Even though the track record on big-name Federal prosecution is spotty, legal experts will tell you it's never easy or wise to fight the government. Today, few people know that better than billionaire hedge fund manager Steven A. Cohen of SAC Capital Advisors. Just days after being hit with a civil suit by the SEC for failure to supervise, the US attorney from New York has now upped the ante and filed a five count criminal indictment by a Federal grand jury, including four counts of securities fraud and one count of wire fraud.
The 41-page filing charges the Stamford, Connecticut-based firm - but not its owner and namesake - with "criminal responsibility for insider trading offenses committed by numerous employees and made possible by institutional practices that encouraged the widespread solicitation and use of illegal inside information. Unlawful conduct by individual employees and an institutional indifference to that unlawful conduct resulted in insider trading that was substantial, pervasive and on a scale without known precedent in the hedge fund industry."
The latest development comes after a six year long investigation of the trading and information gathering operations at SAC, and included the help of the FBI.
"Anyone who breaks securities law deserves to be punished," says Paul Schatz, president of Heritage Capital, "but it seems like in this case that the government is going so far out of its way to persecute one firm."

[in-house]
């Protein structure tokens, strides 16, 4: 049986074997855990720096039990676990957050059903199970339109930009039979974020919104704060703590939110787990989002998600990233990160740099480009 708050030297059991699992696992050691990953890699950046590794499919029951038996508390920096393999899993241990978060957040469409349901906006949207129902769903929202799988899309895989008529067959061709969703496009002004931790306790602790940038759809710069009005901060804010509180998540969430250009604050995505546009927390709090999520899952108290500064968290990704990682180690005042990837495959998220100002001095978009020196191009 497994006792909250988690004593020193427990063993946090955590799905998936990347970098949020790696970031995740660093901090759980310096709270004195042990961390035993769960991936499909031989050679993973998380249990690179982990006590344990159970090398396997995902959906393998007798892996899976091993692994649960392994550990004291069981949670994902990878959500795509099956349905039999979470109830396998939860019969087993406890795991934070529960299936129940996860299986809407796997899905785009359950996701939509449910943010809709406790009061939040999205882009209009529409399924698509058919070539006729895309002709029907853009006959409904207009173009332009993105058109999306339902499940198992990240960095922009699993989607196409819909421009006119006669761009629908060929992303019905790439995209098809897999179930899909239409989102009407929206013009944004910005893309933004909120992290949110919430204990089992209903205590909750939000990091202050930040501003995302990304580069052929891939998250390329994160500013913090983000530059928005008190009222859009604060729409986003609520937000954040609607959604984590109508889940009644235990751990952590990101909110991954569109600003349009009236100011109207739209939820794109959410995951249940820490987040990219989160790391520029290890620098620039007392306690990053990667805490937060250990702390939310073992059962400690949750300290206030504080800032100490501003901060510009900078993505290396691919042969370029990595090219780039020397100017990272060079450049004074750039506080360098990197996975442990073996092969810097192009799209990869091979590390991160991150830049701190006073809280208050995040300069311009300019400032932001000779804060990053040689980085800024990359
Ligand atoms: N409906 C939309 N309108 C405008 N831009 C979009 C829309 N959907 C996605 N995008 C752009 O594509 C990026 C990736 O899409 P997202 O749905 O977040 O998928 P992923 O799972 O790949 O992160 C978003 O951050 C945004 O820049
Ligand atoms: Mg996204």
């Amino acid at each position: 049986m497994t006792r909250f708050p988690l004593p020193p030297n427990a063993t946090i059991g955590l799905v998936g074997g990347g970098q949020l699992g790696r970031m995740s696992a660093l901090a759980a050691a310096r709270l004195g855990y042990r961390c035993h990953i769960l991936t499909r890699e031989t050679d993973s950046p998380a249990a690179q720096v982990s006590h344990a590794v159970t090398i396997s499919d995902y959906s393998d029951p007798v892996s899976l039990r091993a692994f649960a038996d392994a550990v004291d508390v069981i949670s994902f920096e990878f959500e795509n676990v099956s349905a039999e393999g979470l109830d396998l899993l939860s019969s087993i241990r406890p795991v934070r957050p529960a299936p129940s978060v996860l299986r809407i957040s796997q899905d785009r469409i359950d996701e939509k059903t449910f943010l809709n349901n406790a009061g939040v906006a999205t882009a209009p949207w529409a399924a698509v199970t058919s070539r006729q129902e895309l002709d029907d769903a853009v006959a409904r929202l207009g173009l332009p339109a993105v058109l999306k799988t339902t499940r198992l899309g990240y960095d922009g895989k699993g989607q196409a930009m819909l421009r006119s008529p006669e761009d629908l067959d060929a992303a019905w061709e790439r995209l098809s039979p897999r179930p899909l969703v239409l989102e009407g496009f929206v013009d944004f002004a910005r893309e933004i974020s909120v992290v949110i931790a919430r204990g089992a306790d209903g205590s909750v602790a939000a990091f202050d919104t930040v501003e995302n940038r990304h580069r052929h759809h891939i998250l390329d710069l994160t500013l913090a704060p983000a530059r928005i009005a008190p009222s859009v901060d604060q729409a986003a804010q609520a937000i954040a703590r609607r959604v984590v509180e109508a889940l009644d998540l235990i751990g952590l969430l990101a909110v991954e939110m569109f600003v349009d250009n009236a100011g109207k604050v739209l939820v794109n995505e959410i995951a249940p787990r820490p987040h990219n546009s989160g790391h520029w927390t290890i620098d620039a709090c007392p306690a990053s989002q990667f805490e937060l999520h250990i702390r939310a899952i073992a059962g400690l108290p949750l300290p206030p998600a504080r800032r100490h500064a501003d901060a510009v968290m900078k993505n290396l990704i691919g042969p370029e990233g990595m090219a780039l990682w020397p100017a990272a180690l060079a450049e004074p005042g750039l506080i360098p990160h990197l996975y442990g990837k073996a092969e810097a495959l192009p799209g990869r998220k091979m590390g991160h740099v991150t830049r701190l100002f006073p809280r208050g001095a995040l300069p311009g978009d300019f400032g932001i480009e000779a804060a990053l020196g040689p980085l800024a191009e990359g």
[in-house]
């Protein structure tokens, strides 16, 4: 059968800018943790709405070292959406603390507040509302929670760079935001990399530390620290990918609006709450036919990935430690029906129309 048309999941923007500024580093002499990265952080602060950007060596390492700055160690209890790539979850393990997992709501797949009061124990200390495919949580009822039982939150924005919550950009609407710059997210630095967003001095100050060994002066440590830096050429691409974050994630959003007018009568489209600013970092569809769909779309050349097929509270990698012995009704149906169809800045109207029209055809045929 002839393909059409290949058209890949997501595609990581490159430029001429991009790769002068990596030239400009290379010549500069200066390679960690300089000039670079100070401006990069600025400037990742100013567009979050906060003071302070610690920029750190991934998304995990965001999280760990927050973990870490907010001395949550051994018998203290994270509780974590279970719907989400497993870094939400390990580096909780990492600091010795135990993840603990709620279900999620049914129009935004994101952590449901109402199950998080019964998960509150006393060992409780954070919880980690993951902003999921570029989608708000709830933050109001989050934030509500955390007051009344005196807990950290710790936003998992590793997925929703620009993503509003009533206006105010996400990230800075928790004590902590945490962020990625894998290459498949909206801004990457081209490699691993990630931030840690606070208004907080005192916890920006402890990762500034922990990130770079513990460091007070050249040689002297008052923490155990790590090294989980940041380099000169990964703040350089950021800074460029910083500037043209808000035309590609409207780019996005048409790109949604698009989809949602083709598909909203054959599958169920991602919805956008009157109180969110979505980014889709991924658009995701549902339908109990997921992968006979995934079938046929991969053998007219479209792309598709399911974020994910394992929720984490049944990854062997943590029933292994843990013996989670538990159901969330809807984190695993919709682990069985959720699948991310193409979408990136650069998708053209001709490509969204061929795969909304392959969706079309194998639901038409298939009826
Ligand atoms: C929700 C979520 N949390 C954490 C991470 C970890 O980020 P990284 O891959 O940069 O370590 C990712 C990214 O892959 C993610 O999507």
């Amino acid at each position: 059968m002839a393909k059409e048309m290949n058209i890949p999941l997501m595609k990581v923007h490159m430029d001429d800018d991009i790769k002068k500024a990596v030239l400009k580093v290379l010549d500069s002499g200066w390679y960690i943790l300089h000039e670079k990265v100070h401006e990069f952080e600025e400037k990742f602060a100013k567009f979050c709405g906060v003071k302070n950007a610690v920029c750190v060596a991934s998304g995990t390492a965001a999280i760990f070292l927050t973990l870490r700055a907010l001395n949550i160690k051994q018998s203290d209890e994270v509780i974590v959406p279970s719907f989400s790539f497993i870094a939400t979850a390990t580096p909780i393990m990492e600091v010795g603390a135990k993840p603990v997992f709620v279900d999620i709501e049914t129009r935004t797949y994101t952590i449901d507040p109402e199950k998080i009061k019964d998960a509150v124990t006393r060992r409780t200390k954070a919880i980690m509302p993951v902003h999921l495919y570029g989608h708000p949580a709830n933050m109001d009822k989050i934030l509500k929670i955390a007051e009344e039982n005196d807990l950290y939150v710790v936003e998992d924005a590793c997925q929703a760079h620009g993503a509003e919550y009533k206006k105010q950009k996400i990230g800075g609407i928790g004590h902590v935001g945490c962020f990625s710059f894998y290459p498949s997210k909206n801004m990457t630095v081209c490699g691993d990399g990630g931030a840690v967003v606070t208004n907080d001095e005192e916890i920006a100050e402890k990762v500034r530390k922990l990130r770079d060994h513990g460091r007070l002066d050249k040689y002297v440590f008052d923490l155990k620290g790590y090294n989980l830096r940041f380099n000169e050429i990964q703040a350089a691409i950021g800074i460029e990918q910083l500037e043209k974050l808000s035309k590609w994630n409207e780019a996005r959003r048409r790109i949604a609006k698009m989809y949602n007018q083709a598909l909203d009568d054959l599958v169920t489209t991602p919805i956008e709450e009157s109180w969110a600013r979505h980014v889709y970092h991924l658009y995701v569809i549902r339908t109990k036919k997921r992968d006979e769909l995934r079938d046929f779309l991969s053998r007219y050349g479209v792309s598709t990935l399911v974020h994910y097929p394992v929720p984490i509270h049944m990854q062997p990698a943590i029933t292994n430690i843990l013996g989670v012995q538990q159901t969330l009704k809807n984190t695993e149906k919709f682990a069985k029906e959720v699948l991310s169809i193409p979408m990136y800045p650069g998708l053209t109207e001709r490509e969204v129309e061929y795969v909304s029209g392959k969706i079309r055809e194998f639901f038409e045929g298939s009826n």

While Cohen and SAC are clearly the biggest fish, the government has reportedly charged 80 individuals and firms with insider trading since 2009, of which 73 have been convicted.
Even before the one-two punch of civil and criminal charges being filed, the hedge fund had seen its assets plunge, as investors moved to disassociate themselves with the firm despite its long-standing reputation for delivering results in all market environments. By some accounts, where assets at SAC once topped $15 billion, withdrawals have taken that figure down to the mid-single-digit billions today, and even there, the bulk of that money is purported to be Cohen's own assets.
While part of the criminal case calls for the disgorgement of ill-gotten gains, Wall Street itself might deal another financial blow to the embattled firm long before its day in court. This as Bloomberg reports that several firms, including Deutsche Bank (DB) and Goldman Sachs (GS), are considering suspending their long-standing and lucrative dealings with SAC. At the same time, Dublin, Ireland based drugmaker Elan (ELN) is also suing the hedge fund for insider trading.
For its part, SAC has said it will "vigorously fight" the charges it is facing, but it remains to be seen if the latest salvo against the firm will be enough to take down the ship, or if the ongoing stream of accusations and lawsuits will lead to a high-level surrender.
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